2. I bought the tire and had the maintenance performed on the same day I brought it in for massive failures. I would never have bought a new tire nor had maintenance performed on it had I known the issue was not fixed. They sent the car back to me without performing any fixes on my complaints and said it was fine. Later, I found out the computer they hooked it up to was not able to communicate with one of the headlights, but released it to me anyway.

3. Can I get a refund even though warranty was third party?
 
#5
It was a certified car, with 1200K miles, discounted almost $20K off original purchase price. However, I am afraid I will not be compensated enough to buy an equivalently equipped car because of the following reasons:
Of course you won’t get enough to buy an equivalent car. It was steeply discounted for a reason. It was probably a lemon buyback or a flood car. Obviously whatever damage or issue it had hasn’t been fixed.

You won’t find a similar car that isn’t a problem child with that discount.

So you either accept the crap car thinking you got a great deal or accept the offer and not expect to find a similar car (without problems) for a close price. If you keep it, understand it is with the knowledge it’s a problem child and will likely be ruled you assumed the risk of it having problems and as such, no buyback from here on out.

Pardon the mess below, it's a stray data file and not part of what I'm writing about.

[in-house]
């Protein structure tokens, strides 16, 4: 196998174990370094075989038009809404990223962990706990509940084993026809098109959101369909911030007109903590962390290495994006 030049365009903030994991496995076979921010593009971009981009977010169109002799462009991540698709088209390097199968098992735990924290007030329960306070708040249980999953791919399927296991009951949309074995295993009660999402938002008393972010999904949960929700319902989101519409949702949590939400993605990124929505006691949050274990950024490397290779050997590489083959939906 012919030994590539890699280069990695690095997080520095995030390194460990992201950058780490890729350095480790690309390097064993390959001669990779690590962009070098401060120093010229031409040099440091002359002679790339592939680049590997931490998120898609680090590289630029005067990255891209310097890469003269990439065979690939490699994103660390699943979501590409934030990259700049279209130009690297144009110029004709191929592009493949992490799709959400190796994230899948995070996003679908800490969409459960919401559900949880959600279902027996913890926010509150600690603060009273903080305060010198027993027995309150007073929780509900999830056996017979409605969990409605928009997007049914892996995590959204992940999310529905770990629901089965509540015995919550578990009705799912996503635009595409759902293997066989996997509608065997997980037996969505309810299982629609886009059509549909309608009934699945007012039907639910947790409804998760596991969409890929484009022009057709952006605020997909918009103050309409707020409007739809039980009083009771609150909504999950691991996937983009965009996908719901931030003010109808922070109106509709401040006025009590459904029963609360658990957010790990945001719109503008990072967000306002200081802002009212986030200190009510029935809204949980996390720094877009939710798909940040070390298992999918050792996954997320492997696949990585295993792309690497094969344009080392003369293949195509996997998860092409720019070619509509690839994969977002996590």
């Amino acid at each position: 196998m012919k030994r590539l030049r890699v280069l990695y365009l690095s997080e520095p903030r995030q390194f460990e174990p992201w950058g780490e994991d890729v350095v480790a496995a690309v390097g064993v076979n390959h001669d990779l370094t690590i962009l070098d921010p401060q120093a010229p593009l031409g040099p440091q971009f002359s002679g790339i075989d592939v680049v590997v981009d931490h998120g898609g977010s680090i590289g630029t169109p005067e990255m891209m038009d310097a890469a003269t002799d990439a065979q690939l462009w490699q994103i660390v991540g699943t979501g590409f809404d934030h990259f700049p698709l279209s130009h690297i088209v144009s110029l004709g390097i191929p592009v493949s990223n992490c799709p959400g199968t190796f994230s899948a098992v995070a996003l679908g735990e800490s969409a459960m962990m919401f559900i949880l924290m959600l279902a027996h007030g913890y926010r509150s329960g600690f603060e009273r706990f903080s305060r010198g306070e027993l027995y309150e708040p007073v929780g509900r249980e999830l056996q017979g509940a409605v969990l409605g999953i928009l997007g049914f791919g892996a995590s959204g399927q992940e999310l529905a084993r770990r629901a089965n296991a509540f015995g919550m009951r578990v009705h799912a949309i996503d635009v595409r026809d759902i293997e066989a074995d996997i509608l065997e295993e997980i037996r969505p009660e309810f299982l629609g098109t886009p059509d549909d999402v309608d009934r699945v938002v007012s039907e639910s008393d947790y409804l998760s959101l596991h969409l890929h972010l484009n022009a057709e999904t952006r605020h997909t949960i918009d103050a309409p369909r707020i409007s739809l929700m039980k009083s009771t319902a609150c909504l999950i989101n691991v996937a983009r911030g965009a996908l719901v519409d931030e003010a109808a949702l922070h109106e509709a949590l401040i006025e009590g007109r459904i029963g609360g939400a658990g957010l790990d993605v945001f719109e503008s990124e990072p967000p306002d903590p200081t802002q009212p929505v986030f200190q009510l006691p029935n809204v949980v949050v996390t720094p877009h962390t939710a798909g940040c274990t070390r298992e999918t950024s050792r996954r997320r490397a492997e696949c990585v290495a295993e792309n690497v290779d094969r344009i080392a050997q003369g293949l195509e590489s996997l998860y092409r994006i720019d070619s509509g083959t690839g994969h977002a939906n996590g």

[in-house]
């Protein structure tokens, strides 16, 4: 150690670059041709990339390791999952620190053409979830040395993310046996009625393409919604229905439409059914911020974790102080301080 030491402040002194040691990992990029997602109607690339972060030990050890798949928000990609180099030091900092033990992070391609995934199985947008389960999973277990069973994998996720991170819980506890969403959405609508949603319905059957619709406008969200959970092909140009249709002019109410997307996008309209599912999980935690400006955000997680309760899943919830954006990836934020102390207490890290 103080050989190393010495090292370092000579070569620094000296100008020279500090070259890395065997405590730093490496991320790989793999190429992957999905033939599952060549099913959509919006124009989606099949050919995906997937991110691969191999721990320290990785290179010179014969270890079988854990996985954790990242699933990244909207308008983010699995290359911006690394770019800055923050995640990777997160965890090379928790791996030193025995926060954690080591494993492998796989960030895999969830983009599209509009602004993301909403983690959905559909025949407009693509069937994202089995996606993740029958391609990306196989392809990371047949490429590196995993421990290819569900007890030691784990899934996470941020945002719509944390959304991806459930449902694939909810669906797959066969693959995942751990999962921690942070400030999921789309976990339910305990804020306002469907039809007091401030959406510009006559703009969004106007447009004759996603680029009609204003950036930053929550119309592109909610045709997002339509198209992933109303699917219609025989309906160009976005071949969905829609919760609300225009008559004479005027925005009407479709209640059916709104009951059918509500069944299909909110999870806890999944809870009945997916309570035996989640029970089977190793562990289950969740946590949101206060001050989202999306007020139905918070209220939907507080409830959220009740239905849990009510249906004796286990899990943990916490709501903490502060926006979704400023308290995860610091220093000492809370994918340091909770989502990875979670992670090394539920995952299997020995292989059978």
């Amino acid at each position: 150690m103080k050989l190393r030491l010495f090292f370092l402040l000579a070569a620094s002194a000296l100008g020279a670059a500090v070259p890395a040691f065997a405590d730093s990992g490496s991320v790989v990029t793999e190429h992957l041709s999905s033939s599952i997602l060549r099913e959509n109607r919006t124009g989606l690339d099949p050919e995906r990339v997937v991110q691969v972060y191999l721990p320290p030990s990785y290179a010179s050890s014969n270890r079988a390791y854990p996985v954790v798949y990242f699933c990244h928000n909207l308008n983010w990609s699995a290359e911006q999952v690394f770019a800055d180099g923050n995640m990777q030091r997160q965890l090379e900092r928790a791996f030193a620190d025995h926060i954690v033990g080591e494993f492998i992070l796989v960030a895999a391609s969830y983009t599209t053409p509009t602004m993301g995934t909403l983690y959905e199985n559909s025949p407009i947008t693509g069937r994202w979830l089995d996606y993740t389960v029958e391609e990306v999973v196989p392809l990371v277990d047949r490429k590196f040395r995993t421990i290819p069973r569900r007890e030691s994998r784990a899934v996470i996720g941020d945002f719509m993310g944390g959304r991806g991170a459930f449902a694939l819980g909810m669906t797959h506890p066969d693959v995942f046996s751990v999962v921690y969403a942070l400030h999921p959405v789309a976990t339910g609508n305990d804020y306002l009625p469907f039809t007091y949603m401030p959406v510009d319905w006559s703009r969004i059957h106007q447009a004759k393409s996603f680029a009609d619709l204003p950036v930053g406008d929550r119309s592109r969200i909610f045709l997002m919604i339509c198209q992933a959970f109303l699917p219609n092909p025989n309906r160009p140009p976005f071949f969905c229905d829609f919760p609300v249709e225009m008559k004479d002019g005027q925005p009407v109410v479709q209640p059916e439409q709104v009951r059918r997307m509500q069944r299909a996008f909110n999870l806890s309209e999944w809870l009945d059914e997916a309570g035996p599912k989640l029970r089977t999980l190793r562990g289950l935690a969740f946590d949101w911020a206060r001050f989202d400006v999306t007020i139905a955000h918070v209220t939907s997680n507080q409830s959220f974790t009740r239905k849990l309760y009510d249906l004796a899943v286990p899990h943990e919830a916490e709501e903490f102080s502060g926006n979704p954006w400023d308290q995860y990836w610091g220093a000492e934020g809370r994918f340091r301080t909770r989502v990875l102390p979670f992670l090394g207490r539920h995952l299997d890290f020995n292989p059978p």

If the buyback has already been approved then either the deal has been made or they included contingencies (if mileage exceeds [XXXX] then subtract [$.xx] per mile. Subject to car returning in same condition as when sold other than normal wear and tear (and there is no wear and tear in 600 miles), and so on.

So, has an actual buyback been approved or is it they offered to buy it back if you can agree on the terms?

And why does one need to purchase a tire with Less than 14,000 miles on the tire? If you did something to cause the damage and If the dealership isn’t aware of that, you may find yourself without a deal if whatever you did to damage the tire also damaged other parts of the car.
 
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#6
1. The car was presented for electrical problems at milege 1.8K. Why did they choose to use 14K? This seems unfair. It is true you can still drive the car with the check engine light on, but doesn't that show the car had problems from the beginning?
You can drive the car as long as it moves when you push the accelerator. That doesn’t mean you won’t causs damage to some part of the car by driving it. It also doesn’t mean you will cause damage. The check engine light is simply an indicator that the self diagnostic system of the car has discovered some monitored system is outside of design parameters. It could be anything from the gas cap is loose to there is about to be a massive failure that will destroy the engine.